Patellofemoral pain syndrome known as runner's knee, is knee pain as a result of problems between the kneecap and the femur. The pain is in the front of the knee and comes on gradually. Pain may worsen with excessive use, or climbing and descending stairs. While the exact cause is unclear, it is believed to be due to overuse. Risk factors include trauma, increased training, a weak quadriceps muscle, it is common among runners. The diagnosis is based on the symptoms and examination. If pushing the kneecap into the femur increases the pain, the diagnosis is more likely. Treatment involves rest and physical therapy. Runners may need to switch to activities such as swimming. Insoles may help some people. Symptoms may last for years despite treatment. Patellofemoral pain syndrome is the most common cause of knee pain, affecting more than 20% of young adults, it occurs about 2.5 times more in females than males. The onset of the condition is gradual, although some cases may appear following trauma; the most common symptom is diffuse vague pain around the kneecap and localized pain focused behind the kneecap.

Affected individuals have difficulty describing the location of the pain. They may describe a circle around the patella; this is called the "circle sign". Pain is initiated when weight is put on the knee extensor mechanism, such as when ascending or descending stairs or slopes, kneeling, cycling, or running. Pain during prolonged sitting is sometimes termed the "movie sign" or "theatre sign" because individuals might experience pain while sitting to watch a film or similar activity; the pain is aching and sharp. Pain may be exacerbated by activities; the knee joint may exhibit noises such as clicking. However, this has no relation to function. Giving-way of the knee may be reported. Reduced knee flexion may be experienced during activities. In most patients with PFPS an examination of their history will highlight a precipitating event that caused the injury. Changes in activity patterns such as excessive increases in running mileage, repetitions such as running up steps and the addition of strength exercises that affect the patellofemoral joint are associated with symptom onset.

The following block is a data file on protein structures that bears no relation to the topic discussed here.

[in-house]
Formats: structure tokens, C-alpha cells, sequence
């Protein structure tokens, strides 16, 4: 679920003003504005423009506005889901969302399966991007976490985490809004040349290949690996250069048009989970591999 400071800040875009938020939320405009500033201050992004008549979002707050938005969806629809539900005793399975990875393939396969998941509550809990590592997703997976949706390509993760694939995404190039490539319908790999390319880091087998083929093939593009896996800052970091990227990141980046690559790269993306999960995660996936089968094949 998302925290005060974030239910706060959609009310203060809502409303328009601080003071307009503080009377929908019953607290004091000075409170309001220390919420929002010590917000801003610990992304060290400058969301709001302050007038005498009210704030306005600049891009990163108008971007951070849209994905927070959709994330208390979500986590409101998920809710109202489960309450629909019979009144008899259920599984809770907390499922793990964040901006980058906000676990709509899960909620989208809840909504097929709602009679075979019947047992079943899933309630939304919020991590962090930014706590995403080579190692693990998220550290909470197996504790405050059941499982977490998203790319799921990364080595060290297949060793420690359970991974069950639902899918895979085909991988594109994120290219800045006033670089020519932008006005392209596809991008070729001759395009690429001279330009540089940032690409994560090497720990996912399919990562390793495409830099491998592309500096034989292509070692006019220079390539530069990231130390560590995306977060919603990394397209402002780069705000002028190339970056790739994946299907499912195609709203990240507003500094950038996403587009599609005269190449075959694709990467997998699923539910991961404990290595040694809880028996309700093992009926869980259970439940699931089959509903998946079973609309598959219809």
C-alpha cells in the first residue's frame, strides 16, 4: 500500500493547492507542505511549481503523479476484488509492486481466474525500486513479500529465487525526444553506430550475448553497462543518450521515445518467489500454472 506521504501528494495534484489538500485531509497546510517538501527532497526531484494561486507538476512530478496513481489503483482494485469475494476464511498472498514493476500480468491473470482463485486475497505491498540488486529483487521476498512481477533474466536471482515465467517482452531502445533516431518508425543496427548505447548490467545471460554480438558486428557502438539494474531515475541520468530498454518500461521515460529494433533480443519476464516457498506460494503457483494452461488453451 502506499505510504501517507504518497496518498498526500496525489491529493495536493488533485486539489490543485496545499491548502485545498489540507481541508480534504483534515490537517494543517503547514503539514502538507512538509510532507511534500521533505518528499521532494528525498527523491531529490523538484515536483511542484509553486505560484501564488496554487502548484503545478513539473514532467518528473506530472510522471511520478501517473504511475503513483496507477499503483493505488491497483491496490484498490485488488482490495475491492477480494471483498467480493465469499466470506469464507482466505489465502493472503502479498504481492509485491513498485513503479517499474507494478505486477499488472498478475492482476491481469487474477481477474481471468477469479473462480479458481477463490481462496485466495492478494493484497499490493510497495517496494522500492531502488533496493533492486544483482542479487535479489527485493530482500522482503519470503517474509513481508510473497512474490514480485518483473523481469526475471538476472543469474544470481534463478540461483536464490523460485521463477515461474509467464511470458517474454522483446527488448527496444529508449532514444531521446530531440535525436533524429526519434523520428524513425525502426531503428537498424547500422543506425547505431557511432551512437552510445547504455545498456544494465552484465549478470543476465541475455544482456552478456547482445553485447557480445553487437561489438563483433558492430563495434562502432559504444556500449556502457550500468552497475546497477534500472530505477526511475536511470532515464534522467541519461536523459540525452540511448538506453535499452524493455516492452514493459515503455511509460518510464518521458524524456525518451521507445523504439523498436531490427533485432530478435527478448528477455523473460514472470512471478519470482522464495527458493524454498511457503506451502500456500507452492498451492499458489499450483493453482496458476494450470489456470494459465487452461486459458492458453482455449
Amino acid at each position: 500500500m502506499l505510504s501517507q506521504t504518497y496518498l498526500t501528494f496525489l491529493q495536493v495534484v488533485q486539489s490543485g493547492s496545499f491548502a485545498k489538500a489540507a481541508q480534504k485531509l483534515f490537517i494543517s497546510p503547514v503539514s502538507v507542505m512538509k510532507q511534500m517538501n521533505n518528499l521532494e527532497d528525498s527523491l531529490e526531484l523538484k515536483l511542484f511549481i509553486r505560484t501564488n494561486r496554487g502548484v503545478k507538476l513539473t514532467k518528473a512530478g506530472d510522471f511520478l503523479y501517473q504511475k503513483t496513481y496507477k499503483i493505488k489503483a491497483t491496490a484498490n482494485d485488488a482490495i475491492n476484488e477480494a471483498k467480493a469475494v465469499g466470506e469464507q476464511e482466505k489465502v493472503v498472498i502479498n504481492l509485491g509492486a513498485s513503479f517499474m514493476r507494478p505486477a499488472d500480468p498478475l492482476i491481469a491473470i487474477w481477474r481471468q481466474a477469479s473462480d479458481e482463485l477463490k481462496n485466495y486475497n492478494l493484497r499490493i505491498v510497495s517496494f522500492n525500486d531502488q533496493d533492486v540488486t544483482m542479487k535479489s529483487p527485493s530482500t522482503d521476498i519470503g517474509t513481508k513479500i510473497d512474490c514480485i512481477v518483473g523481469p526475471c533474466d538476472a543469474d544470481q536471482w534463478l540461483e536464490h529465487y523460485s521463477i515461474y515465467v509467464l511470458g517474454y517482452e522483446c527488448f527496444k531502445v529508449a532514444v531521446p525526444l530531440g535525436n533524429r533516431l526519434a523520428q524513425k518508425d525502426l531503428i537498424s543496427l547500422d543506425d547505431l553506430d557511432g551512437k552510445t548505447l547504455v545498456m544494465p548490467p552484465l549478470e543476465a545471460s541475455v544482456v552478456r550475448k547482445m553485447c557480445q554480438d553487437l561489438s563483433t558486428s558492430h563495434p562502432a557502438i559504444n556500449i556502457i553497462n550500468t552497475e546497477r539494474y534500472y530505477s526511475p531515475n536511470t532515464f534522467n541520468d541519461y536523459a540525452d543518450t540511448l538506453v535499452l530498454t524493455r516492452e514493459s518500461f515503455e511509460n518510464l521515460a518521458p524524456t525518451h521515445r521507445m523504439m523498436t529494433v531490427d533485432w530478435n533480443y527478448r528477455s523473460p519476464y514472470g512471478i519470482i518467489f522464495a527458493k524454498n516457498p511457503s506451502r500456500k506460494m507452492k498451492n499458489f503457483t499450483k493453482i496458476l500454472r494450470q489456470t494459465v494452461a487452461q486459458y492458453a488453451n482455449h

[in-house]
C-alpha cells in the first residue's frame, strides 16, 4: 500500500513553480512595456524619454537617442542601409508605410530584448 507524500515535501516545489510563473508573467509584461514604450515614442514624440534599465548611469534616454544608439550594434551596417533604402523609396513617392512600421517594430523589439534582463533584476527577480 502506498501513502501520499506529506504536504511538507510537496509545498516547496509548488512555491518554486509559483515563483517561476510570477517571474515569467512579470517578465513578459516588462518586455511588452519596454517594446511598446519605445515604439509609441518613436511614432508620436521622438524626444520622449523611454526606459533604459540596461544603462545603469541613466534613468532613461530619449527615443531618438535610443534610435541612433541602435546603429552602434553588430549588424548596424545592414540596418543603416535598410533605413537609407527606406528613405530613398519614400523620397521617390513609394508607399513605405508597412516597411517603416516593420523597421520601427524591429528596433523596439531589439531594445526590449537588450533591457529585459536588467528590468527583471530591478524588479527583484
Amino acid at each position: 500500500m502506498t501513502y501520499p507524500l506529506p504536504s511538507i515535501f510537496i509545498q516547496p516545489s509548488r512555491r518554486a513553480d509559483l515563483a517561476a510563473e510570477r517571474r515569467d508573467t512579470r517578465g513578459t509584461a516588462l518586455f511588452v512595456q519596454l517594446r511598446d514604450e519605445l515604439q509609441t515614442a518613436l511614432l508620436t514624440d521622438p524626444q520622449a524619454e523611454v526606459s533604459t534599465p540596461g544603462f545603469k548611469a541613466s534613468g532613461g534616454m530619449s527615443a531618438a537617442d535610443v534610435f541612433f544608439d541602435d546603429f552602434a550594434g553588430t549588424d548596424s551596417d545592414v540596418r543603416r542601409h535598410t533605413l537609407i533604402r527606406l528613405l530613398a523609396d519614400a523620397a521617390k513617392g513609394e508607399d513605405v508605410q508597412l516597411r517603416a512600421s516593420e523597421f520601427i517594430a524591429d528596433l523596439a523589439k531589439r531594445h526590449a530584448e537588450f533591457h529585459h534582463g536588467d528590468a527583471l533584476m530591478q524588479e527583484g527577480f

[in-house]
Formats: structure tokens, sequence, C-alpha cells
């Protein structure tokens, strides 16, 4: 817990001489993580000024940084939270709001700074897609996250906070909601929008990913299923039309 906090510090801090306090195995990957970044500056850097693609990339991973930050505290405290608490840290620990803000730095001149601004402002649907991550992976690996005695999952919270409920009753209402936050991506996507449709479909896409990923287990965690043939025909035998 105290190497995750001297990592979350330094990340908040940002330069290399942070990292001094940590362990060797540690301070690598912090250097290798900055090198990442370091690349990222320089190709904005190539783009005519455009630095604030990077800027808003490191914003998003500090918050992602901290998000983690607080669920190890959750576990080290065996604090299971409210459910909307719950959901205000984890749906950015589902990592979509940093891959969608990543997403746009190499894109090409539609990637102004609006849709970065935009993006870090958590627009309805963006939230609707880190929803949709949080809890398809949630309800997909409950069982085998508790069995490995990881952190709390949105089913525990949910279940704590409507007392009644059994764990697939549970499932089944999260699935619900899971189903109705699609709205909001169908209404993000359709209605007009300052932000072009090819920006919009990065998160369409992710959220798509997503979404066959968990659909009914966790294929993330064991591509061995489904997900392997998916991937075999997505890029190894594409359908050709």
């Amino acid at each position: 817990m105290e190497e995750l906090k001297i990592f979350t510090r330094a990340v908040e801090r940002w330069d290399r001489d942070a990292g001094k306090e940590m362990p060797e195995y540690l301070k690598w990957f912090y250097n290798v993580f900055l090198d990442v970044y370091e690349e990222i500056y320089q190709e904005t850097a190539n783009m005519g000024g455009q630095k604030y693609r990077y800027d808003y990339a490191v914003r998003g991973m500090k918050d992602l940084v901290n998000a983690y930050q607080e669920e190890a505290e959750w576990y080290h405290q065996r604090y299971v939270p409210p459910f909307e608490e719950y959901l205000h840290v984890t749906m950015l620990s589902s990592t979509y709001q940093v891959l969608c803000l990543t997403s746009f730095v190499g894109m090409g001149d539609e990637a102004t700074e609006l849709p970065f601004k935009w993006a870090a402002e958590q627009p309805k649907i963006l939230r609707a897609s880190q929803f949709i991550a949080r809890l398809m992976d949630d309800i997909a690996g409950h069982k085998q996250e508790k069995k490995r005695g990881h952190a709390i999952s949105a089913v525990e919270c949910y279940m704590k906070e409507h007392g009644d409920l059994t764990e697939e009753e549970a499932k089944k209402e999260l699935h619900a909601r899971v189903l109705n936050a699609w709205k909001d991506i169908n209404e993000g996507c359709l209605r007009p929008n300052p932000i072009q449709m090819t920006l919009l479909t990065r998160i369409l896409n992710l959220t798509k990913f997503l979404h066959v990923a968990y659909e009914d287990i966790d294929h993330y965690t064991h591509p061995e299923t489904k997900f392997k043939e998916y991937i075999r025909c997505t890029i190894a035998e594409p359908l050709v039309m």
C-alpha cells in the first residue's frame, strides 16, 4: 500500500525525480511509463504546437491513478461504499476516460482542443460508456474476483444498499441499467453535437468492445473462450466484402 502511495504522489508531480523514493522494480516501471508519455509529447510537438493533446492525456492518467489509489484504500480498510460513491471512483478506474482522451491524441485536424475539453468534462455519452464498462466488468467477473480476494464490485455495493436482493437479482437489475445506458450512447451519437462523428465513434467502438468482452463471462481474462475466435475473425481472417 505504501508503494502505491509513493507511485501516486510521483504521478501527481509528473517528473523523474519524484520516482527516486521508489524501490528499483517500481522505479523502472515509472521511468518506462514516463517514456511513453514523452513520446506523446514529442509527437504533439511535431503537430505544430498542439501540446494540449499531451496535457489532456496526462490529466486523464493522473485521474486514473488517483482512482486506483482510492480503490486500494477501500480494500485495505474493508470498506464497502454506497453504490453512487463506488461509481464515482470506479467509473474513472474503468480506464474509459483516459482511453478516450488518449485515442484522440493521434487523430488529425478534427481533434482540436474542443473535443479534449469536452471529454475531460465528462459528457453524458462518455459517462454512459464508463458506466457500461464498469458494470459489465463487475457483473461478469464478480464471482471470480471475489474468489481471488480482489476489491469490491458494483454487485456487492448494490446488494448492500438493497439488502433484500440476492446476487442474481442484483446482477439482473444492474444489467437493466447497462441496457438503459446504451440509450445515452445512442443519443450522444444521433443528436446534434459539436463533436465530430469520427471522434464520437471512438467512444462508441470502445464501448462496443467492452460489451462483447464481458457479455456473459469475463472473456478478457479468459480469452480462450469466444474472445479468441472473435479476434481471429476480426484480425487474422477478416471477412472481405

Excessively worn or poorly fitted footwear may be a contributing factor. To prevent recurrence the causal behaviour should be managed correctly; the medical cause of PFPS is thought to be increased pressure on the patellofemoral joint. There are several theorized mechanisms relating to how this increased pressure occurs: Increased levels of physical activity Malalignment of the patella as it moves through the femoral groove Quadriceps muscle imbalance Tight anatomical structures, e.g. retinaculum or iliotibial band. Causes can be a result of excessive genu valgum and the above-mentioned repetitive motions leading to abnormal lateral patellar tracking. Individuals with genu valgum have larger than normal Q-angles causing the weight-bearing line to fall lateral to the centre of the knee causing overstretching of the MCL and stressing the lateral meniscus and cartilages; the cause of pain and dysfunction results from either abnormal forces or prolonged repetitive compressive or shearing forces on the PF joint.